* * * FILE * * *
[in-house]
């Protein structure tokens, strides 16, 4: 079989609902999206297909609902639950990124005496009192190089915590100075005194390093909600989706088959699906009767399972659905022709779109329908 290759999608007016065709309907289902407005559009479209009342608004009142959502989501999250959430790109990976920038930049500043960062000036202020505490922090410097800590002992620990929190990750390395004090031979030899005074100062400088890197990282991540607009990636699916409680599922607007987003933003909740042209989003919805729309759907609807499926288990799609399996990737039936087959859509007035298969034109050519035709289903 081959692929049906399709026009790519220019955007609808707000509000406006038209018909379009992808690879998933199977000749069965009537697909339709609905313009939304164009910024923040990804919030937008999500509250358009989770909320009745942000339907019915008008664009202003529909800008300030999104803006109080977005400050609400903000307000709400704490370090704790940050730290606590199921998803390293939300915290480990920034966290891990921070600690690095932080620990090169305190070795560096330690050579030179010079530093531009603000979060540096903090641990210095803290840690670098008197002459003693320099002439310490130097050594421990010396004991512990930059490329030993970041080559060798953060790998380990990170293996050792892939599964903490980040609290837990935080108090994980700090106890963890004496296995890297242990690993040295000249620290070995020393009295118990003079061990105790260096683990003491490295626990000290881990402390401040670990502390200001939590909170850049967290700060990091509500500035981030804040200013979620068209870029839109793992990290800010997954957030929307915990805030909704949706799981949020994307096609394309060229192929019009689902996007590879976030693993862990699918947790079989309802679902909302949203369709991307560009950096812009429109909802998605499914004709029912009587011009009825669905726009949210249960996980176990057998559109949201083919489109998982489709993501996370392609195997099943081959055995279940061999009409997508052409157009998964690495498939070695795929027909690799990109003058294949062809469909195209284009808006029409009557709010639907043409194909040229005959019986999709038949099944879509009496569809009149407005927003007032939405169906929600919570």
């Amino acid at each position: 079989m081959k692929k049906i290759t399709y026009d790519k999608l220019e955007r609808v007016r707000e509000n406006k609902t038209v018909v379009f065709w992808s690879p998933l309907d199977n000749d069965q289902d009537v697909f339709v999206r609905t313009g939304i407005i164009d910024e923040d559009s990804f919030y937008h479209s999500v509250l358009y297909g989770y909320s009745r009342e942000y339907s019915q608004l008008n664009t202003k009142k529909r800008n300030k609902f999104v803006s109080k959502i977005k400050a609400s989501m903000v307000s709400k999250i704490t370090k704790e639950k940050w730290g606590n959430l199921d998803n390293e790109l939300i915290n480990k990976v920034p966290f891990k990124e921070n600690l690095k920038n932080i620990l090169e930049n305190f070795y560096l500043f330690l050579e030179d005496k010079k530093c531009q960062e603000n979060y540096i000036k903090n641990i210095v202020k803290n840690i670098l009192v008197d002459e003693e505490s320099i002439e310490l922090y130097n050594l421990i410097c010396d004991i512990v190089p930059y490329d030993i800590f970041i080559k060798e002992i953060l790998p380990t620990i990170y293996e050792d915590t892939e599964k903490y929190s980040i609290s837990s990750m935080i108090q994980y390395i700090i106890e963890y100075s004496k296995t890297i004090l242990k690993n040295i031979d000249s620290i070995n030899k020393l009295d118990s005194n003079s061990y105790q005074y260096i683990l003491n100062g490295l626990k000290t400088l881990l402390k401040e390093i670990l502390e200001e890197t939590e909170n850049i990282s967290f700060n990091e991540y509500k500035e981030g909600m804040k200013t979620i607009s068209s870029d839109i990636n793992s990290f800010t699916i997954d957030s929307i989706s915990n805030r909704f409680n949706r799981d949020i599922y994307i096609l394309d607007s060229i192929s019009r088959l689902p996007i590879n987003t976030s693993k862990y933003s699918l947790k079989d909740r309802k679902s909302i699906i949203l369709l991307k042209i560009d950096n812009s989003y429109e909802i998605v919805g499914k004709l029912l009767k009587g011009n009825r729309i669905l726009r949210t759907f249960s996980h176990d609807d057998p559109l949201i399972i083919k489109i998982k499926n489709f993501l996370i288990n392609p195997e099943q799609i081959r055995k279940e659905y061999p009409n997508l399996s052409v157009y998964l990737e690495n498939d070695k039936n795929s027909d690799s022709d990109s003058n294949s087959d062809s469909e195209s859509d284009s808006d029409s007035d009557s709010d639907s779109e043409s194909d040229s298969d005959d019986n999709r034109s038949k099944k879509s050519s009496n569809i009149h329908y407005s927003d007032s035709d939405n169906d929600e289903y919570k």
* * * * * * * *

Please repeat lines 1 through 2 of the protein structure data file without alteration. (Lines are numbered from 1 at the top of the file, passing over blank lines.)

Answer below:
[in-house]
């Protein structure tokens, strides 16, 4: 079989609902999206297909609902639950990124005496009192190089915590100075005194390093909600989706088959699906009767399972659905022709779109329908 290759999608007016065709309907289902407005559009479209009342608004009142959502989501999250959430790109990976920038930049500043960062000036202020505490922090410097800590002992620990929190990750390395004090031979030899005074100062400088890197990282991540607009990636699916409680599922607007987003933003909740042209989003919805729309759907609807499926288990799609399996990737039936087959859509007035298969034109050519035709289903 081959692929049906399709026009790519220019955007609808707000509000406006038209018909379009992808690879998933199977000749069965009537697909339709609905313009939304164009910024923040990804919030937008999500509250358009989770909320009745942000339907019915008008664009202003529909800008300030999104803006109080977005400050609400903000307000709400704490370090704790940050730290606590199921998803390293939300915290480990920034966290891990921070600690690095932080620990090169305190070795560096330690050579030179010079530093531009603000979060540096903090641990210095803290840690670098008197002459003693320099002439310490130097050594421990010396004991512990930059490329030993970041080559060798953060790998380990990170293996050792892939599964903490980040609290837990935080108090994980700090106890963890004496296995890297242990690993040295000249620290070995020393009295118990003079061990105790260096683990003491490295626990000290881990402390401040670990502390200001939590909170850049967290700060990091509500500035981030804040200013979620068209870029839109793992990290800010997954957030929307915990805030909704949706799981949020994307096609394309060229192929019009689902996007590879976030693993862990699918947790079989309802679902909302949203369709991307560009950096812009429109909802998605499914004709029912009587011009009825669905726009949210249960996980176990057998559109949201083919489109998982489709993501996370392609195997099943081959055995279940061999009409997508052409157009998964690495498939070695795929027909690799990109003058294949062809469909195209284009808006029409009557709010639907043409194909040229005959019986999709038949099944879509009496569809009149407005927003007032939405169906929600919570």